Magazine article Clinical Psychiatry News

Access 'Critical' for Hispanic Patients

Magazine article Clinical Psychiatry News

Access 'Critical' for Hispanic Patients

Article excerpt

JoEllen Brainin-Rodriguez, M.D., speaks Spanish fluently, yet even she frequently faces language barriers when trying to help her Spanish-speaking psychiatric patients.

One problem is the dearth of Spanish-speaking psychiatrists, nurses, psychologists, social workers, pharmacists, translators, clerks, technicians, and other members of the health care field.

Dr. Brainin-Rodriguez is one of two Spanish-speaking psychiatrists at A Bridge to Wellness, a partial hospitalization and intensive day-care program in San Francisco for people with psychiatric illness. The program's support groups, however, are run in English.

She searched high and low for a community-based support group that could help a recent patient--an employed, insured Hispanic woman--who spoke a little English but primarily Spanish. Even in multicultural San Francisco, she could find only one, and it met in the evening, when her patient worked.

More Spanish speakers are needed in all sectors of health care, said Dr. Brainin-Rodriguez, also of the University of California, San Francisco. "A translator popping in for 10 minutes during an assessment is not enough to deliver good care."

Hispanics are the fastest-growing ethnic population in the United States. The prevalence of mental illness is approximately the same among Hispanics as in other ethnic populations, but Hispanics are much less likely to get treatment. Approximately 28 million U.S. residents speak Spanish at home, and 14 million of these speak English "less than very well," according to the United States Census 2000.

Recent studies have shown that language barriers make it difficult for Spanish-speaking people with mental illness to schedule medical appointments, to understand a physician's instructions, to take the appropriate doses of medication on time, and to communicate with social workers.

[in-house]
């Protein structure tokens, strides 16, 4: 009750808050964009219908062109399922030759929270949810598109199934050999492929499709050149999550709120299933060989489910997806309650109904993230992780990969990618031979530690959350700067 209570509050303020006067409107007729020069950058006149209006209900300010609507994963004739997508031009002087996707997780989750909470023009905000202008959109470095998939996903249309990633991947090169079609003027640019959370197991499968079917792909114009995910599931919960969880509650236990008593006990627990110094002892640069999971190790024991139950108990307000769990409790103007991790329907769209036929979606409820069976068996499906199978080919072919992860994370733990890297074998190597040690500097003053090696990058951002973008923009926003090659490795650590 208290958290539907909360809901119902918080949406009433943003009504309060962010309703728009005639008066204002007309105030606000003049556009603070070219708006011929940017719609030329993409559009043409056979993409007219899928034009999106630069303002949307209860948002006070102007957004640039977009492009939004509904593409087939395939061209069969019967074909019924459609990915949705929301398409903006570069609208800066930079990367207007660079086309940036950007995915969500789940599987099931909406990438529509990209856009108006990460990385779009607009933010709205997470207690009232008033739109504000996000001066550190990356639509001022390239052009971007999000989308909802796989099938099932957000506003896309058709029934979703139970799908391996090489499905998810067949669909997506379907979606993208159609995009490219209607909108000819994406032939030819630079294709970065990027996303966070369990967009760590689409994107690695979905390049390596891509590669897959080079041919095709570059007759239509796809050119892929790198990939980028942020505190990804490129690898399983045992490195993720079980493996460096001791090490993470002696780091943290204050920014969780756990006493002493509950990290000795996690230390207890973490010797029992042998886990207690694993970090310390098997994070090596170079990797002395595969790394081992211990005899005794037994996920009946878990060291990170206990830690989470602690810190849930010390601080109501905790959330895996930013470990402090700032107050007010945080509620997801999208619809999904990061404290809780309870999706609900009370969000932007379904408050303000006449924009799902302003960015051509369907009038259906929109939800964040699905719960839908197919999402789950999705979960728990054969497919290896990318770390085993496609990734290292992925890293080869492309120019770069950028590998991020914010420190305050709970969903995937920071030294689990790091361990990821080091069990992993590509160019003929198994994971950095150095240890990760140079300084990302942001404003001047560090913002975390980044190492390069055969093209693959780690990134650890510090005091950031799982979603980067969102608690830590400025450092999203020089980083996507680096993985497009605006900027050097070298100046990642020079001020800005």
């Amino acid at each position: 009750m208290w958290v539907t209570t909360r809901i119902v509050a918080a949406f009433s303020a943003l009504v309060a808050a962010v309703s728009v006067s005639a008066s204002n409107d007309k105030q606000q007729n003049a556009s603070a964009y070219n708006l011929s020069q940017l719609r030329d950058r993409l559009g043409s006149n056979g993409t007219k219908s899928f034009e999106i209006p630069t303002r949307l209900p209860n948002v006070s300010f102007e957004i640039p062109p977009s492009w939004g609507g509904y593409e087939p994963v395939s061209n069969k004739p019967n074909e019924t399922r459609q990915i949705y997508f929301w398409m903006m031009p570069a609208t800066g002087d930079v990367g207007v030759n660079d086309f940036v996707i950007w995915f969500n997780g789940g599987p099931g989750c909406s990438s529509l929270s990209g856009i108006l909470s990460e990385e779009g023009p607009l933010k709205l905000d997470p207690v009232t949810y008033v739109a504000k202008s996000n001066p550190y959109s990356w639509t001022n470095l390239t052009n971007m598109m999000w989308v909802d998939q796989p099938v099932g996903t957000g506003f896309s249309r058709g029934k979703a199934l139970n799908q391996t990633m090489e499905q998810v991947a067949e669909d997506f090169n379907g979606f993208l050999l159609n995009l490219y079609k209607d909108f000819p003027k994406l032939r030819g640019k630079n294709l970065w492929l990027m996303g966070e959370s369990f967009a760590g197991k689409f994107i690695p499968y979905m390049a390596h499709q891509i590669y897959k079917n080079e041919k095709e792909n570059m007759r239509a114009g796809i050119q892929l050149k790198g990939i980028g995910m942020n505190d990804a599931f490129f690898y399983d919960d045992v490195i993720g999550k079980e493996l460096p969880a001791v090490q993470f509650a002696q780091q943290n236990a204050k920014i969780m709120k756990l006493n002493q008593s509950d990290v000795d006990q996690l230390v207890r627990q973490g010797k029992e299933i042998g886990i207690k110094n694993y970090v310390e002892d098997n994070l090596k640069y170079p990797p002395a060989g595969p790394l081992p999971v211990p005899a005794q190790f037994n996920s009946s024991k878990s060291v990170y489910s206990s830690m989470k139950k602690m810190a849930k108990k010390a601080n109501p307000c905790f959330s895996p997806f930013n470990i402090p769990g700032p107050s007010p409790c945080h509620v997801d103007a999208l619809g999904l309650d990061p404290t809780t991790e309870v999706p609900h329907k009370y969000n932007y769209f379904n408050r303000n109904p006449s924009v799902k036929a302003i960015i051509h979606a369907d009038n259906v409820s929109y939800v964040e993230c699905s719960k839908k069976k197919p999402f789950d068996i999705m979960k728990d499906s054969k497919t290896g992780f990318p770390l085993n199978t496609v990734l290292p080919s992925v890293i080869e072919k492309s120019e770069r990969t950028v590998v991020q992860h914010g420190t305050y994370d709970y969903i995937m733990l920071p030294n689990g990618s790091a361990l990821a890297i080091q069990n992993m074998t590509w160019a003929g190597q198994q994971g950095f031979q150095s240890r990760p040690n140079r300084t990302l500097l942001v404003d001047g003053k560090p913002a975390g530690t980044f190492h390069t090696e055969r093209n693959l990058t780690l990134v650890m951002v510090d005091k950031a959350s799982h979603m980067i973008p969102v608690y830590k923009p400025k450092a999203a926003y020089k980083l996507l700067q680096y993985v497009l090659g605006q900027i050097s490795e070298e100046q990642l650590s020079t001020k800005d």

Language isn't the only barrier to care, but it's a big one. In interviews with this newspaper, experts in the field identified several key problems that need to be addressed to improve mental health care for Hispanics. Among the problems cited:

* Lack of Spanish-speaking providers. Only 5% of physicians, 2% of nurses, and 3% of dentists in the United States are Hispanic, said Elena Rios, M.D., director of the National Hispanic Medical Association. The only major program that aims to groom minority grammar school and high school students for careers in health care--the federal Health Careers Opportunity Program--is threatened with closure, as the White House and Congress have proposed eliminating its budget, she said.

* Lack of cultural competence among non-Hispanic providers and little understanding of Hispanic subgroups. The Spanish spoken by people who hail from Puerto Rico, Peru, or Mexico may not be the same, and cultural components can differ. Immigrants face particular mental health problems, such as a higher rate of posttraumatic stress disorder.

"As a practitioner, you need to be aware of these special needs in the Hispanic population," said Ana E. Campo, M.D., chair of the American Psychiatric Association's Committee of Hispanic Psychiatrists.

* Stigma and discrimination related to mental illness. This makes some people reluctant to seek care.

* Distrust of the government. "Hispanics sometimes tend to distrust big institutions and that includes hospitals," added Dr. Campo of the University of Miami. This can be true particularly for immigrants.

* Lack of health insurance among Hispanics. In a 2004 survey, 28% of Hispanics lacked health insurance for more than 1 year, compared with 11% of non-Hispanic blacks and 6% of non-Hispanic whites, according to the National Center for Health Statistics. …

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